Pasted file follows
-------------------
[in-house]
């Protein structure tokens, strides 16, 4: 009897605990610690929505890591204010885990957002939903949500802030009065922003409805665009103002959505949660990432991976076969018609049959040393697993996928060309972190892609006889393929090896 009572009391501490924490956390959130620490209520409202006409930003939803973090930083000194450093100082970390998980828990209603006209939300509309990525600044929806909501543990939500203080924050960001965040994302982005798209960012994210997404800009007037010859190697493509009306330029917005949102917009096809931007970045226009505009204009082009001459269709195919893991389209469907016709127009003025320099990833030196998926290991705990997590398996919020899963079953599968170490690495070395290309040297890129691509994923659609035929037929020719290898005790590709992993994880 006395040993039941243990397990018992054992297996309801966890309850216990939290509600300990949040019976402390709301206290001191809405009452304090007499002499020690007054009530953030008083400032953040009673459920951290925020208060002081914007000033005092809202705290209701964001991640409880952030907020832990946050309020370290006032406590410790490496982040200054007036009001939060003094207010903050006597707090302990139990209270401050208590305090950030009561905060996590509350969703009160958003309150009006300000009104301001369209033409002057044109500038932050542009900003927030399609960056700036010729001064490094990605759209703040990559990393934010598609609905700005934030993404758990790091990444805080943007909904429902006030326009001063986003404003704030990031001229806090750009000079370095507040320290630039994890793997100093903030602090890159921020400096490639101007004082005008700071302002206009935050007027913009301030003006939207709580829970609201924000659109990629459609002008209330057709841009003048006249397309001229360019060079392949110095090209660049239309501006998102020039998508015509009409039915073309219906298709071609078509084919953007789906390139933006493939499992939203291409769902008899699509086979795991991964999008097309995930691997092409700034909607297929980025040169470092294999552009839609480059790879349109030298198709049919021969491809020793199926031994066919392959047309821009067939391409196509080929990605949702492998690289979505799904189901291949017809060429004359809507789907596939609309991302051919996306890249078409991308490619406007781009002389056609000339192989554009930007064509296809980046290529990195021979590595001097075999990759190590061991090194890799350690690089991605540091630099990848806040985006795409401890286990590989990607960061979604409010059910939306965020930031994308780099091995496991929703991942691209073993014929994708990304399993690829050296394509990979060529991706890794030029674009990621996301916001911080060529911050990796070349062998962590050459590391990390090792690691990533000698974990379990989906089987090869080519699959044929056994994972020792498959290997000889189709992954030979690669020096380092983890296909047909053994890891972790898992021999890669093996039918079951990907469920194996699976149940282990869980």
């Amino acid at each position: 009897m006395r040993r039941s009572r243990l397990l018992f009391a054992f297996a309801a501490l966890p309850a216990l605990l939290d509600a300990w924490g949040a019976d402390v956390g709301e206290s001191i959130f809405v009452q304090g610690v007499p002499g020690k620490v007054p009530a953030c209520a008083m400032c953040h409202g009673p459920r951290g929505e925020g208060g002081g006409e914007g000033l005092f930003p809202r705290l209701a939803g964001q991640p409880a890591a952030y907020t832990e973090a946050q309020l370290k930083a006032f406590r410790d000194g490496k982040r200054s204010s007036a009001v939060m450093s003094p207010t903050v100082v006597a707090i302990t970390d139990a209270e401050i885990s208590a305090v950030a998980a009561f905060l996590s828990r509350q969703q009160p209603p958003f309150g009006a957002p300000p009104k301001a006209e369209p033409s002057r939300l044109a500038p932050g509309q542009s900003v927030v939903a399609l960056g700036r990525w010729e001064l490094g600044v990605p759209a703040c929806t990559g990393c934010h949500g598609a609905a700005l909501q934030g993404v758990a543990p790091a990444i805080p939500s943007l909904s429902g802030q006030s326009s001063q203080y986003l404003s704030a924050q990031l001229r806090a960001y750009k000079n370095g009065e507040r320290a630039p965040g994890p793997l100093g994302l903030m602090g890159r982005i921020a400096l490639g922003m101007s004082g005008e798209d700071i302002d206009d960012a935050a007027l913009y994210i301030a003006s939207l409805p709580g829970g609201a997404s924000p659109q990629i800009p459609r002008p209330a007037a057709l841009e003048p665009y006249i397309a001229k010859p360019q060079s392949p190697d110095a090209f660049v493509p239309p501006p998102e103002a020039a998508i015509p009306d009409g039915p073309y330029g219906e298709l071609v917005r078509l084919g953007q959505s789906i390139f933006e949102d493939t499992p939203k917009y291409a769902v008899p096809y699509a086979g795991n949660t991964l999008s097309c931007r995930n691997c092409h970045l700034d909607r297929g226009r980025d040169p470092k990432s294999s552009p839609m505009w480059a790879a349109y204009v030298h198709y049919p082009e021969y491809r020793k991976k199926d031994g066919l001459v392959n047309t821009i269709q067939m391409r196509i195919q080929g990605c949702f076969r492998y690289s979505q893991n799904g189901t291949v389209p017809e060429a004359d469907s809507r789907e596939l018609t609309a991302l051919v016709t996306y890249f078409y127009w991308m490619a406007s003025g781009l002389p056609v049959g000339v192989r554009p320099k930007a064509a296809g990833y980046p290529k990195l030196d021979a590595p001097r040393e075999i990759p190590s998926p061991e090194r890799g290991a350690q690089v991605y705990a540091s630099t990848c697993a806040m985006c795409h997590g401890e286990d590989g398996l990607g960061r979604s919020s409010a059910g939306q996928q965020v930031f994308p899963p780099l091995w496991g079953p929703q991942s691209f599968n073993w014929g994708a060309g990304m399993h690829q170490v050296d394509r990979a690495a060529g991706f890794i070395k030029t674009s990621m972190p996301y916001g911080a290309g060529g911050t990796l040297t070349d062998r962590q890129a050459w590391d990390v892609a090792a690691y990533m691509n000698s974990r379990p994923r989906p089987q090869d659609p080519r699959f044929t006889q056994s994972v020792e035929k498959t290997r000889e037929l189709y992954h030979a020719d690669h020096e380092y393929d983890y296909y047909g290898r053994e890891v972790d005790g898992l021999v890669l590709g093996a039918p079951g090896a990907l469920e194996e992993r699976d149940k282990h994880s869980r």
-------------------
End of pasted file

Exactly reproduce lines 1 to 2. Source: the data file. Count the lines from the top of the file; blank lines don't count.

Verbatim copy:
[in-house]
């Protein structure tokens, strides 16, 4: 009897605990610690929505890591204010885990957002939903949500802030009065922003409805665009103002959505949660990432991976076969018609049959040393697993996928060309972190892609006889393929090896 009572009391501490924490956390959130620490209520409202006409930003939803973090930083000194450093100082970390998980828990209603006209939300509309990525600044929806909501543990939500203080924050960001965040994302982005798209960012994210997404800009007037010859190697493509009306330029917005949102917009096809931007970045226009505009204009082009001459269709195919893991389209469907016709127009003025320099990833030196998926290991705990997590398996919020899963079953599968170490690495070395290309040297890129691509994923659609035929037929020719290898005790590709992993994880 006395040993039941243990397990018992054992297996309801966890309850216990939290509600300990949040019976402390709301206290001191809405009452304090007499002499020690007054009530953030008083400032953040009673459920951290925020208060002081914007000033005092809202705290209701964001991640409880952030907020832990946050309020370290006032406590410790490496982040200054007036009001939060003094207010903050006597707090302990139990209270401050208590305090950030009561905060996590509350969703009160958003309150009006300000009104301001369209033409002057044109500038932050542009900003927030399609960056700036010729001064490094990605759209703040990559990393934010598609609905700005934030993404758990790091990444805080943007909904429902006030326009001063986003404003704030990031001229806090750009000079370095507040320290630039994890793997100093903030602090890159921020400096490639101007004082005008700071302002206009935050007027913009301030003006939207709580829970609201924000659109990629459609002008209330057709841009003048006249397309001229360019060079392949110095090209660049239309501006998102020039998508015509009409039915073309219906298709071609078509084919953007789906390139933006493939499992939203291409769902008899699509086979795991991964999008097309995930691997092409700034909607297929980025040169470092294999552009839609480059790879349109030298198709049919021969491809020793199926031994066919392959047309821009067939391409196509080929990605949702492998690289979505799904189901291949017809060429004359809507789907596939609309991302051919996306890249078409991308490619406007781009002389056609000339192989554009930007064509296809980046290529990195021979590595001097075999990759190590061991090194890799350690690089991605540091630099990848806040985006795409401890286990590989990607960061979604409010059910939306965020930031994308780099091995496991929703991942691209073993014929994708990304399993690829050296394509990979060529991706890794030029674009990621996301916001911080060529911050990796070349062998962590050459590391990390090792690691990533000698974990379990989906089987090869080519699959044929056994994972020792498959290997000889189709992954030979690669020096380092983890296909047909053994890891972790898992021999890669093996039918079951990907469920194996699976149940282990869980």